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Buying Guide

Types of Pavers

Natural Stone vs. Brick vs. Concrete Pavers
A circular paver patio with two sets of outdoor dining table and chairs surrounded by a green lawn.

There are three main types of paver materials: natural stone, brick and concrete. These come in hundreds of styles and colors. Your budget and where you want to use the pavers will help you decide which type to buy.

Natural Stone Pavers
A walkway and stoop made of natural stone.

Natural Stone

  • Most common types of pavers are flagstone or fieldstone.
  • More expensive than bricks and concrete.
  • Limestone pavers are strong and often used for edging.
  • Travertine pavers retain their natural color and withstand weather; seldom need cleaning.
  • Absorbent, so often used for pool decks and other pool areas.
  • Natural stone not ideal for high-traffic areas because it can break under pressure.
Brick Pavers
A curving brick walkway bordered on both sides by colorful flowers.


  • Made of clay or concrete and aggregate and dyed to look like brick.
  • Wide variety of brick colors and textures.
  • Very strong and stain-resistant paving material.
  • Sealants can help prevent fading.
  • For permeable paver system, bricks can be laid with small gaps between them so water can drain through to sub-base.
Concrete Pavers
A firepit and patio made of paving stones with a chair and, love seat and pots of blooming flowers.


  • Made of molded concrete mixed with aggregate.
  • Available in a variety of colors and styles with interlocking patterns. 
  • Some concrete pavers dyed to look like brick.
  • Must be sealed to retain color.
  • Very strong and durable types of pavers.
  • Interlocking concrete pavers with small gaps between them allow water to drain through.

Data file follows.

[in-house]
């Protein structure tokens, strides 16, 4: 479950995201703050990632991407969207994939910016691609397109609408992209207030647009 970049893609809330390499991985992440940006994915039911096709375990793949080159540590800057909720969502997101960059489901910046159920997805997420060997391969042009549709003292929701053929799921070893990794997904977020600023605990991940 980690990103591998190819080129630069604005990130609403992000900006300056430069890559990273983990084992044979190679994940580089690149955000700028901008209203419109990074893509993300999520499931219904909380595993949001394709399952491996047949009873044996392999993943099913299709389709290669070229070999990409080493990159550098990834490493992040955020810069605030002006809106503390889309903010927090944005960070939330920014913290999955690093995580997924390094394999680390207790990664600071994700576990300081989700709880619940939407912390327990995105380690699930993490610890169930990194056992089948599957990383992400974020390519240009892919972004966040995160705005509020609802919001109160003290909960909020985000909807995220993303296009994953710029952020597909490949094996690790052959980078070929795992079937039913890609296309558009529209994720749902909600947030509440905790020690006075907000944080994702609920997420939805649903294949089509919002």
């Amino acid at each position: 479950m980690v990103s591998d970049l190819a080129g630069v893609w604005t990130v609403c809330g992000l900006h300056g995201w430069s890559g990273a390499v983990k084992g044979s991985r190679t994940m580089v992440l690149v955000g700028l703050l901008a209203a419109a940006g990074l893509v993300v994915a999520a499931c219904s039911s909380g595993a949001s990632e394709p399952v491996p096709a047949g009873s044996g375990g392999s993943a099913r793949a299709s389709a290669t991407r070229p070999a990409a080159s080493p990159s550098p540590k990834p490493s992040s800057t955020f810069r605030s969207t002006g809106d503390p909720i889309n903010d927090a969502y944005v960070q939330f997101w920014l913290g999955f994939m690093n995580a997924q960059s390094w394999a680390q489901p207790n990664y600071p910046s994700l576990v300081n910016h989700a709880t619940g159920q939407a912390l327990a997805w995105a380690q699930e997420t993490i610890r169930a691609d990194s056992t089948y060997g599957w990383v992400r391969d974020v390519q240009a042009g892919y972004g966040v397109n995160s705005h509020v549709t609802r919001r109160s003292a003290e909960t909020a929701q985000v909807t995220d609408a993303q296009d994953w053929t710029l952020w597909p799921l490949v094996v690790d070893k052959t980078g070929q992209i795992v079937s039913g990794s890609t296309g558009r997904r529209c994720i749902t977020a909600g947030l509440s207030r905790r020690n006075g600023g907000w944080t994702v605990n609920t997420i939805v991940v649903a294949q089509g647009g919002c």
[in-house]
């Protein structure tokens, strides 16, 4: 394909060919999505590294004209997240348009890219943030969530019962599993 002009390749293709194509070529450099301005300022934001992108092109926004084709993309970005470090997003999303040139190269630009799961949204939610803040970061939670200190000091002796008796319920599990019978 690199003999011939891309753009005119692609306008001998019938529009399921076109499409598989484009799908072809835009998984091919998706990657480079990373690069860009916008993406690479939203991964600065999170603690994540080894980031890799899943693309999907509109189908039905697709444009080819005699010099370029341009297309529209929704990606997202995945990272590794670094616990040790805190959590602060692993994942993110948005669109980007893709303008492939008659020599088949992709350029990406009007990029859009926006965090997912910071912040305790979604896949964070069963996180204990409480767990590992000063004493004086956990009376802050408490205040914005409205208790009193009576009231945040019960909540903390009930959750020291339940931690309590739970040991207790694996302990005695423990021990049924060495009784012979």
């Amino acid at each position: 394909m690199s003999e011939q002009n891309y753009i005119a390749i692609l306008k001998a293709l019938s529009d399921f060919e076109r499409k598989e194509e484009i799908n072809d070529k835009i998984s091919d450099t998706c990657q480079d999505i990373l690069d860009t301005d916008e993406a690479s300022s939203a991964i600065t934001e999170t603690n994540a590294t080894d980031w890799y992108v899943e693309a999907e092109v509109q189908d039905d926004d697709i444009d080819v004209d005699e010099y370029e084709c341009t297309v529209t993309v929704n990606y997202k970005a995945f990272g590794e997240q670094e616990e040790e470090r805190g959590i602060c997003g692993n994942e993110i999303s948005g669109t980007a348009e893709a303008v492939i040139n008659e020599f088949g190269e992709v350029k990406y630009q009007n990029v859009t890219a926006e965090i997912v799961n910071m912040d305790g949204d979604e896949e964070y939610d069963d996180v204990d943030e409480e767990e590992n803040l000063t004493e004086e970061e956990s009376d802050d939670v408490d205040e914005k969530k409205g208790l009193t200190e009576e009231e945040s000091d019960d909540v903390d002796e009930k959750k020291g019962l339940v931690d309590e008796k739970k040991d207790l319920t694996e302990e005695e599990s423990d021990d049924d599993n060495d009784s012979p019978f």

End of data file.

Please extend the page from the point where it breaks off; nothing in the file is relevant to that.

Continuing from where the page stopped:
How to Install Pavers
Someone installing pavers outdoors.

For pathways and walkways, plan for a width of at least three feet. For driveways, measure your vehicles and allow enough space with the doors open for people to move comfortably around the car.  

Interlocking pavers are manufactured pavers that are easier to install. Lay them side-by-side to create neat borders that separate your lawn and garden, stack them in a low wall to make a raised bed or make a patio, walkway or other outdoor living space. You do not need mortar to achieve a tight fit between interlocking pavers. See our guide on how to install patio pavers for more info.

Joints between pavers eliminate cracks that could occur in conventional concrete pavement.

How to Maintain Paving Stones
A man using a hose and spray nozzle to clean off a paver patio.

Pavers are virtually maintenance-free, although you can sweep, seal and regularly clean most types to enhance their appearance and longevity. Using a pressure washer from time to time can help keep them clean. 

Sealing some types of pavers will minimize staining and help them last longer. Reseal concrete pavers every two years or so, especially in areas with heavy traffic and a lot of wear. 

Clay pavers usually don't need sealing unless they regularly come in contact with grease and oil, such as around a barbecue grill or cars that leak oil. 

To clean brick pavers, use water and a small amount of detergent to wash away grime. 

Fix a cracked paver only if the crack is large and noticeable. It may be less expensive to replace individual pavers than to try to fix cracks.

Natural stone, brick, clay and other types of pavers add beauty and value to your home. Limestone, flagstone and fieldstone are popular choices but aren't recommended for high-traffic areas. Brick and concrete pavers are strong and durable. Rubber pavers are slip-resistant and a good choice for wet areas. Add landscaping to enhance your curb appeal or other area where you use paving materials.

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